With masses and redshifts for each galaxy, we can return to our original question: “How do galaxies grow over time?”

Gonna Change My Way of Thinking

        A key finding of this work is shown in Figure 4, which shows the number densities of galaxies in four different mass intervals as a function of redshift. Each line indicates the measurement made when using a different set of models, and the grey region indicates the averaged result and associated uncertainty.

        Between 1 < z < 1.5 (roughly 1.5 Gyr), the number densities of the lowest mass galaxies changes by a factor of a few; this is indicative of little growth. From z = 1 to z = 0.4, the story changes! Galaxies less massive than 1011 solar masses experience even less growth during this 4.5 Gyr period than between 1 < z < 1.5. Likewise, virtually no evolution is found for galaxies more massive than 1011 solar masses in this time window – the number densities of these galaxies remain roughly constant. So what does this mean? LCDM predicts that galaxies start small and grow hierarchically through major and minor mergers, so how is there so little growth in massive galaxies across more than 4 billion years? Let’s dig in.

Figure 4: Evolution of the number densities of galaxies as a function of redshift (as a reminder, today is represented by z = 0, while z = 1.5 corresponds to 9.5 Gyr in the past). Four mass intervals of galaxies are shown, and the number densities are normalized to unity at z = 0.4. Each colored line indicates the measured evolutionary trend for a given set of stellar population synthesis models. The grey region indicates the average of each individual curve and the 68% confidence interval. The majority of evolution occurs between 1 < z < 1.5. Between 0.4 < z < 1, little evolution occurs for less massive galaxies, while the number densities of the most massive galaxies are consistent with no evolution at all.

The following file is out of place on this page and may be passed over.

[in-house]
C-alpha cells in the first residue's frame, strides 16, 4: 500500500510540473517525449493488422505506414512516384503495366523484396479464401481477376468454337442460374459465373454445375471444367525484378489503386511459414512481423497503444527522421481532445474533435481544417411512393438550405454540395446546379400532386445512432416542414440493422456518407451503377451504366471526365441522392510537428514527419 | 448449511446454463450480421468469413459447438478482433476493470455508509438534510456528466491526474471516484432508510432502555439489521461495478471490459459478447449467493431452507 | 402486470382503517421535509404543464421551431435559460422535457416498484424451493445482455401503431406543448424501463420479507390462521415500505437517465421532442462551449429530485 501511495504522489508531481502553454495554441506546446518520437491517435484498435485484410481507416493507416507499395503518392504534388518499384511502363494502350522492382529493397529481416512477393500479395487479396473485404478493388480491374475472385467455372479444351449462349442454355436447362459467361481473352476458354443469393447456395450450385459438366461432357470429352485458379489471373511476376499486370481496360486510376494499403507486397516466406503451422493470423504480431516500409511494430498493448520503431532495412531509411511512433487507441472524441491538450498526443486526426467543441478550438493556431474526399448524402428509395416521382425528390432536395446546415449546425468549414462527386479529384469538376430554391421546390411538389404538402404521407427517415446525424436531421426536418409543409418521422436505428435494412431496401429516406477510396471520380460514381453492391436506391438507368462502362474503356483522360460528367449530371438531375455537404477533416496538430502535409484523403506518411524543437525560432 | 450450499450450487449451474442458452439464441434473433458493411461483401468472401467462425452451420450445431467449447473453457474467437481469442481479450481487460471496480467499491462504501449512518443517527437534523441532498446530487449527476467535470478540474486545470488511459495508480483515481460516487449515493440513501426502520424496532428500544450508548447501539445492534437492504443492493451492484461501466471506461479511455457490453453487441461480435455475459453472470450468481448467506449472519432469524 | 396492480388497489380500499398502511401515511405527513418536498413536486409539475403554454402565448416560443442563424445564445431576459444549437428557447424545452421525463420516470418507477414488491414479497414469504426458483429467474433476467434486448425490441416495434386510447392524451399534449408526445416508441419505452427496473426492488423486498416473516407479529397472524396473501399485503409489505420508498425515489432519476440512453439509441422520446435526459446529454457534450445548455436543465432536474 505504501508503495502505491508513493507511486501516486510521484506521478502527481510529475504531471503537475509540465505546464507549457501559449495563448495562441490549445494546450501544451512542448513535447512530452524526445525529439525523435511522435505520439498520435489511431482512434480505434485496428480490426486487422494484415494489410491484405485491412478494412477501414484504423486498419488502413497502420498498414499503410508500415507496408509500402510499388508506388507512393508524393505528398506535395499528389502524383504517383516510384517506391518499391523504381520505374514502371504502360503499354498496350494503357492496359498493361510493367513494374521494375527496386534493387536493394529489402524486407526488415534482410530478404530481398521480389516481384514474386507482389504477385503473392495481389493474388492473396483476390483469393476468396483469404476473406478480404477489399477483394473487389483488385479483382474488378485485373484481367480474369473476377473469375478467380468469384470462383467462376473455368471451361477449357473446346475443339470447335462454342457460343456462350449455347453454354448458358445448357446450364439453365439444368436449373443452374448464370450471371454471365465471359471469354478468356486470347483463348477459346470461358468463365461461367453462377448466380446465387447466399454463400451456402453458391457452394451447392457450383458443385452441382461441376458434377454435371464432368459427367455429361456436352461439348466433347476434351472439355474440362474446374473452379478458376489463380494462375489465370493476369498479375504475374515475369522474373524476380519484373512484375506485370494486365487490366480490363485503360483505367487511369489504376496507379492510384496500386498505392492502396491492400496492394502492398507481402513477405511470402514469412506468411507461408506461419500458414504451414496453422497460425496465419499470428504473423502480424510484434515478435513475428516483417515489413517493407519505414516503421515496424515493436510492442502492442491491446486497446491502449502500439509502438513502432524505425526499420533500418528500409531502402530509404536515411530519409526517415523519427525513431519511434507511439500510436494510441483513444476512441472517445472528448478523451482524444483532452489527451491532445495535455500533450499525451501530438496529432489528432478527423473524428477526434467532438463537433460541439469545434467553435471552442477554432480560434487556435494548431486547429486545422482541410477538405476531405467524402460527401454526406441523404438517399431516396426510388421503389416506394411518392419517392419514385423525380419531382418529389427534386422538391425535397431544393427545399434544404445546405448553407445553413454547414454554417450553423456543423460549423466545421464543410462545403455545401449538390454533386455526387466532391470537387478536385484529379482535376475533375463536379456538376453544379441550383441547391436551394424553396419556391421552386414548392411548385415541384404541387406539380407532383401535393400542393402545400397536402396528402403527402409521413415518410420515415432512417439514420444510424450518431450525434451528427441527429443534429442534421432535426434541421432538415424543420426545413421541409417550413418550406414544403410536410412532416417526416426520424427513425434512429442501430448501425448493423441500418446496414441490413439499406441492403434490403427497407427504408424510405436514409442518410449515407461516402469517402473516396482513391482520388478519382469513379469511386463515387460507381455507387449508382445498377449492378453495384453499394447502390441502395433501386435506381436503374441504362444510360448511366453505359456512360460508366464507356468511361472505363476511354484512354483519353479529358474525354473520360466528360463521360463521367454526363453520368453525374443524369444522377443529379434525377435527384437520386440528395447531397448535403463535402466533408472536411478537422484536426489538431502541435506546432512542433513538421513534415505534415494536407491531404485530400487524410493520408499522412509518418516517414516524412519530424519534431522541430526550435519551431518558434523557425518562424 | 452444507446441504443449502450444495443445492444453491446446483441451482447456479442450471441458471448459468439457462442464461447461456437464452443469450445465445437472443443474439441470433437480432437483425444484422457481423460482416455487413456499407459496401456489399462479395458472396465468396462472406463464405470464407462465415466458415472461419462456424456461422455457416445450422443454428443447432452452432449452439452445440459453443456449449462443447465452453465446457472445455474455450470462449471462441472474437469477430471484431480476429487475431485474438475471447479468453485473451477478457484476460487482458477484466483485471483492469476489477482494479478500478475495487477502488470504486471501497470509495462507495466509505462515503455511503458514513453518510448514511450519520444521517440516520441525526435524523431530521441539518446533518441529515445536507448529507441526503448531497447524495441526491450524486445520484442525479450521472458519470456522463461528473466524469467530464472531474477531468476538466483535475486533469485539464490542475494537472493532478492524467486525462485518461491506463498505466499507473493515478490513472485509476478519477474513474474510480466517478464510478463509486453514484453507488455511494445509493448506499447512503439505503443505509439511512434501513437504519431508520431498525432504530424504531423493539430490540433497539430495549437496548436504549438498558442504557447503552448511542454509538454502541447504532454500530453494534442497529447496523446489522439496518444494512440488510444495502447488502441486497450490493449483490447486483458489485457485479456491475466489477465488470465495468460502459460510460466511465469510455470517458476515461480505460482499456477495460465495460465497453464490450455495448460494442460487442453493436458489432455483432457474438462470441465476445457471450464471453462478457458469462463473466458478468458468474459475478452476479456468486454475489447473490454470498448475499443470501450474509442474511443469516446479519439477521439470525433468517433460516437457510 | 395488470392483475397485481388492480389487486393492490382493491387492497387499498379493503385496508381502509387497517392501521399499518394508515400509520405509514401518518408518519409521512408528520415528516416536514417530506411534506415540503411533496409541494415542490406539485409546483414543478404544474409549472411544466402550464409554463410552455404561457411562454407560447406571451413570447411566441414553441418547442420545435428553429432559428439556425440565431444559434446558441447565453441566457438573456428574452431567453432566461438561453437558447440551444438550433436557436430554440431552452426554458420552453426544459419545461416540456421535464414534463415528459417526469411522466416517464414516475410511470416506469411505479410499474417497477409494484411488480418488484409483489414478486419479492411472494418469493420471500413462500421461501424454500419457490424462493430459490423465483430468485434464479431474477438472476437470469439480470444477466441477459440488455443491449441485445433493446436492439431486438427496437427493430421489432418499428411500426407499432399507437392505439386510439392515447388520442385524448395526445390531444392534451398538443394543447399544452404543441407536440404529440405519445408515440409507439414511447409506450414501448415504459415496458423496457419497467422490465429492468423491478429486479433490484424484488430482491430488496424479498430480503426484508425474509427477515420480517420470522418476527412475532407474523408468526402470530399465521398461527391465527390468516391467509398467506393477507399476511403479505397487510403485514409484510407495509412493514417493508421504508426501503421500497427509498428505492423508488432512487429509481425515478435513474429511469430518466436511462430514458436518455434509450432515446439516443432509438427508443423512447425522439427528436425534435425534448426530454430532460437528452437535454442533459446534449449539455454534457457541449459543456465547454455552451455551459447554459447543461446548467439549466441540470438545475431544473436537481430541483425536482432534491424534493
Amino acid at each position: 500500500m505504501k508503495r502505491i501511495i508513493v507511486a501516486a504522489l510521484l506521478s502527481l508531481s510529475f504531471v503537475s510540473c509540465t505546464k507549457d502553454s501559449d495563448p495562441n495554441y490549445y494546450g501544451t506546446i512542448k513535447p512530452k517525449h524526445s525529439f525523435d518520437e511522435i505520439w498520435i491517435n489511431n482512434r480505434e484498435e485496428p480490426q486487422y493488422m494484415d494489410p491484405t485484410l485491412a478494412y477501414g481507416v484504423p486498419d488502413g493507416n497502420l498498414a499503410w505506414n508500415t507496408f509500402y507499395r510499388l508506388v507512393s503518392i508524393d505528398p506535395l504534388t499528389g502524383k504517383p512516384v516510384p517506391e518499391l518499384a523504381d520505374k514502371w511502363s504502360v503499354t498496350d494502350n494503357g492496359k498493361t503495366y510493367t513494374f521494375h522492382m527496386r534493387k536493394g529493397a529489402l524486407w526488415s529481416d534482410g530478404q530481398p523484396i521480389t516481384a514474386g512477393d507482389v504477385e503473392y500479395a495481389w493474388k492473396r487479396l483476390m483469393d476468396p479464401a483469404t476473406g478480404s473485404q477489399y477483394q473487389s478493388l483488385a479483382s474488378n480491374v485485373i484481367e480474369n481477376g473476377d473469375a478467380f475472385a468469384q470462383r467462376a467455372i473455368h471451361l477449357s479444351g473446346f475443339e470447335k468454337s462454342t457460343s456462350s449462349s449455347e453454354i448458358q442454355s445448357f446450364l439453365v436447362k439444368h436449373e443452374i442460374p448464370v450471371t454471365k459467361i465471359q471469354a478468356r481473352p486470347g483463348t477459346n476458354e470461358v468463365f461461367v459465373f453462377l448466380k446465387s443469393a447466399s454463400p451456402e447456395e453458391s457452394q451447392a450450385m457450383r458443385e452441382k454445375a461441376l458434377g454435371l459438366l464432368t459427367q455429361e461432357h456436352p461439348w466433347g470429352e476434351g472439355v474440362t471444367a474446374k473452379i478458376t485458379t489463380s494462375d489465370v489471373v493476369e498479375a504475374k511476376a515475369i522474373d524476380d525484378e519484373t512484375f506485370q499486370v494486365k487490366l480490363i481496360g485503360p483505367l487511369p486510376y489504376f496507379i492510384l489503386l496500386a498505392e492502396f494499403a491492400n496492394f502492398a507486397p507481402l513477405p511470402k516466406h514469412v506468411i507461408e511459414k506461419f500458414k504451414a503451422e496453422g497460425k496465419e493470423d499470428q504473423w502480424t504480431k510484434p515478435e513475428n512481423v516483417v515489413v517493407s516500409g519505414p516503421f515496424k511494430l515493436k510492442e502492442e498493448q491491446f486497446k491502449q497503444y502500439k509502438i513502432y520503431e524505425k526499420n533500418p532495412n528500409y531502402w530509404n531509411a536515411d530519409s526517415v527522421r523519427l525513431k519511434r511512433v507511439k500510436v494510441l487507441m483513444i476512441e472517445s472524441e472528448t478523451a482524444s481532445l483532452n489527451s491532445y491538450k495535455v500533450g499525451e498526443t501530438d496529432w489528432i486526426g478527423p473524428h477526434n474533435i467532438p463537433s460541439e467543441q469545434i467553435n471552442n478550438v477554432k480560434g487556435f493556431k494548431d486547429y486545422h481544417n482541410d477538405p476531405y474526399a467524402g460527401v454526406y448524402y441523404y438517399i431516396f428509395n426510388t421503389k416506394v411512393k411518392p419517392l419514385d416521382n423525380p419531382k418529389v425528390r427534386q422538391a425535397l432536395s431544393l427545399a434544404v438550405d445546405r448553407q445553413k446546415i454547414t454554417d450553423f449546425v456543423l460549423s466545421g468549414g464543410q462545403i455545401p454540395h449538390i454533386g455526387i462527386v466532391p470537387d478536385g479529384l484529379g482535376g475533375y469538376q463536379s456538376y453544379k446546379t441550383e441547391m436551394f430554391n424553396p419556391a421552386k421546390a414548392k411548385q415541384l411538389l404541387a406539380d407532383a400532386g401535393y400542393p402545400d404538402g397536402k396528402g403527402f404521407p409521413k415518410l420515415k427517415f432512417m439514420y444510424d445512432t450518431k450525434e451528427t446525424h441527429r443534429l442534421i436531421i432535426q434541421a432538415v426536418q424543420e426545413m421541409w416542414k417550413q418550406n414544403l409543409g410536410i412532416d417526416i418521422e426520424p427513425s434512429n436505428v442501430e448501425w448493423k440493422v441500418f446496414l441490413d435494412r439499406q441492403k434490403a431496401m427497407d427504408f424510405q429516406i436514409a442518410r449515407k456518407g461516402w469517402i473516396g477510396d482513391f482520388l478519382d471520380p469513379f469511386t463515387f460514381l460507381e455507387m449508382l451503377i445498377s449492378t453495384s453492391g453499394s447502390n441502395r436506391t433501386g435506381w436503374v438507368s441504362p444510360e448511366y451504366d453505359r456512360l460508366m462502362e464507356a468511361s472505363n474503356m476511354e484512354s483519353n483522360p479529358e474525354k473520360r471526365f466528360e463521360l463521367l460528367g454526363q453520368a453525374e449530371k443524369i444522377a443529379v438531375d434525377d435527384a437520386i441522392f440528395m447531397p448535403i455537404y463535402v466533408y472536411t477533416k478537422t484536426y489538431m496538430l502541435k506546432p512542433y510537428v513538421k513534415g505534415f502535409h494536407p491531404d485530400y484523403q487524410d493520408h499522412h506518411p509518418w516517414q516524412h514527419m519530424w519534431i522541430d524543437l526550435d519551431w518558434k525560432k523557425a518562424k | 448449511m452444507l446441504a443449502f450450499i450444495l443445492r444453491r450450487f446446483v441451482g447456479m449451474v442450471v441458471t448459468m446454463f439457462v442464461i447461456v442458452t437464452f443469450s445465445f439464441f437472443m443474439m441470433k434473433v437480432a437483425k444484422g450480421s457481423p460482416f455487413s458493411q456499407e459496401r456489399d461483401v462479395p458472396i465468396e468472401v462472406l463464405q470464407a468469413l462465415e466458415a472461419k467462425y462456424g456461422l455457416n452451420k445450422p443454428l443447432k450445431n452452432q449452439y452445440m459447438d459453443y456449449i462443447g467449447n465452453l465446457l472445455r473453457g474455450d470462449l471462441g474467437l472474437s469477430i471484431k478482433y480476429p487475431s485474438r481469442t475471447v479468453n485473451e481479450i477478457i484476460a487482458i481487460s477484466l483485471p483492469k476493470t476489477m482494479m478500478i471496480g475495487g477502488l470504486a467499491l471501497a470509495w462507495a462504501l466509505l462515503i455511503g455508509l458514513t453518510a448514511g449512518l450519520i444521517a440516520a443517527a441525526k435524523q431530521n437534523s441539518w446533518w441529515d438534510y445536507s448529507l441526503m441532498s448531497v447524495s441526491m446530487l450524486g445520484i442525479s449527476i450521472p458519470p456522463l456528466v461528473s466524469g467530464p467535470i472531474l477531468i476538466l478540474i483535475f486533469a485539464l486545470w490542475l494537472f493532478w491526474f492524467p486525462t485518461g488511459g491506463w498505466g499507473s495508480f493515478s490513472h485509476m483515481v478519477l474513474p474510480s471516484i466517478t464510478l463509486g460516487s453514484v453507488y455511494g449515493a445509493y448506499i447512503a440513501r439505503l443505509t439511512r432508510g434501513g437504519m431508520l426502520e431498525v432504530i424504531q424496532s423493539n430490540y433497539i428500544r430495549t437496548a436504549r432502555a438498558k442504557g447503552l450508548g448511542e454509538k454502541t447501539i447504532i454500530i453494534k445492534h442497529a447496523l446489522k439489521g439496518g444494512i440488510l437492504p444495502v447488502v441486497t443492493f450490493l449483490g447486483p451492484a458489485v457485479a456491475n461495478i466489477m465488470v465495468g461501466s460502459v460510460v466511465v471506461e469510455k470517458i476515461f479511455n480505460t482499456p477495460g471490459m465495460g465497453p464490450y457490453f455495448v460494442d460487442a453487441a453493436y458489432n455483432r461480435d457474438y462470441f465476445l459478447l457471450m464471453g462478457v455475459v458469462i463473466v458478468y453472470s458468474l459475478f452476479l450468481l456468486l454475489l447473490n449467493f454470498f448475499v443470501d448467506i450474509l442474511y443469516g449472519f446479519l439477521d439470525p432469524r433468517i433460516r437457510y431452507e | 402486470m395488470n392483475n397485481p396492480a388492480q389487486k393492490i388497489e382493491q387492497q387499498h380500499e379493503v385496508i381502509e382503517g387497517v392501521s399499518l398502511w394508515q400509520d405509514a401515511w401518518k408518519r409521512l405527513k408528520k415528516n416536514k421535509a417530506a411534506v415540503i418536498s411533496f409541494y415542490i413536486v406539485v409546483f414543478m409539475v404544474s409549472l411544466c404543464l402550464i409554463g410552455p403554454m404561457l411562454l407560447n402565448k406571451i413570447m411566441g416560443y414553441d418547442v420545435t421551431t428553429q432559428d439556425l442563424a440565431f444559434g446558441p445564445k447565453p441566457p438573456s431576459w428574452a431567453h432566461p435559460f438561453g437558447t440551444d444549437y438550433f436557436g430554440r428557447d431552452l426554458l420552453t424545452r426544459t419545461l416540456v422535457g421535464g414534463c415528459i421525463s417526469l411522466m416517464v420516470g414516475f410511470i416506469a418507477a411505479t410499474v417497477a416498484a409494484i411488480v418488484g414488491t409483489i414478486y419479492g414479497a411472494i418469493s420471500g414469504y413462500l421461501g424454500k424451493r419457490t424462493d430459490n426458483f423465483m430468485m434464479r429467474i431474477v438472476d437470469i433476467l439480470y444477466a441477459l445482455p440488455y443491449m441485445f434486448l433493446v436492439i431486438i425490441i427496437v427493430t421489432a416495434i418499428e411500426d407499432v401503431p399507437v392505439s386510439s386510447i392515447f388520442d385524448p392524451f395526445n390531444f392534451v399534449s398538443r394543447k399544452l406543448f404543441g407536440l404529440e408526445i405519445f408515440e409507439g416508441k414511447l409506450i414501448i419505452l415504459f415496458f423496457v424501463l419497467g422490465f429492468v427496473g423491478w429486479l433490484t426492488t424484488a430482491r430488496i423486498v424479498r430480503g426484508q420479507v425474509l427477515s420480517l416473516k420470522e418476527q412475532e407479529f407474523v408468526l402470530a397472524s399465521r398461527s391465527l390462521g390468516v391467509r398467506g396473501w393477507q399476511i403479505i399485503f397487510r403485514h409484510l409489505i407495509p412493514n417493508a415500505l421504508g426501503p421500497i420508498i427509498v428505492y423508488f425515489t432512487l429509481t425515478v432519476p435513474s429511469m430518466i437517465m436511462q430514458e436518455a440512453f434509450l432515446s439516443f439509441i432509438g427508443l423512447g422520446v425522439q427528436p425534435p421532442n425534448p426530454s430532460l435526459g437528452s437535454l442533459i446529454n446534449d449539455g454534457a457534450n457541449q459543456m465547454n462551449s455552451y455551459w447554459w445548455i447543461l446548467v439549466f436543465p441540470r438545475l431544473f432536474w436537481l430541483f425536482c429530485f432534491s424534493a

Most massive galaxies at these redshifts are quiescent, no longer forming stars. These galaxies are dominated by old stellar populations, with many stars undergoing late stages of stellar evolution. In fact, during these late stages, a significant amount of stellar mass loss is predicted by stellar population synthesis models. Presumably, many of the remaining stars evolve up the red giant branch and asymptotic branch, where mass loss is common. Therefore, hierarchical growth through minor mergers are likely balanced by the mass lost through basic stellar evolutionary processes. 

This result lies at an intersection between investigations carried out by other astronomers: there have been competing claims regarding the growth of massive galaxies since z = 1.5. However, with an immense volume of data and careful handling of systematic uncertainties, the results found by this team seem robust. In any case, our understanding of galaxy evolution will continue to flourish, thanks to upcoming missions involving new facilities like Euclid, WFIRST, and LSST, ongoing surveys using existing facilities like the Dark Energy Survey, and deep, wide field surveys such as the Hawaii Two-0 Twenty Square-Degree survey. Obtaining a rigorous theory of galaxy evolution is all but inevitable, and we will get there, one galaxy at a time. 

About Lukas Zalesky

I am a PhD student at University of Hawaii's Institute for Astronomy. I am interested in understanding the way galaxies form and evolve over billions of years, as well as gravitational lensing by galaxy clusters. Outside of research I spend my time with animals, exercising, practicing Zen, and exploring the beautiful island of Oahu.

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  1. Great job Lucas. Do you think the same phenomena goes on at the cellular level in biological systems? Thanks, Richard Reed, M.D.

    • Hi Richard! Which phenomena are you referring to?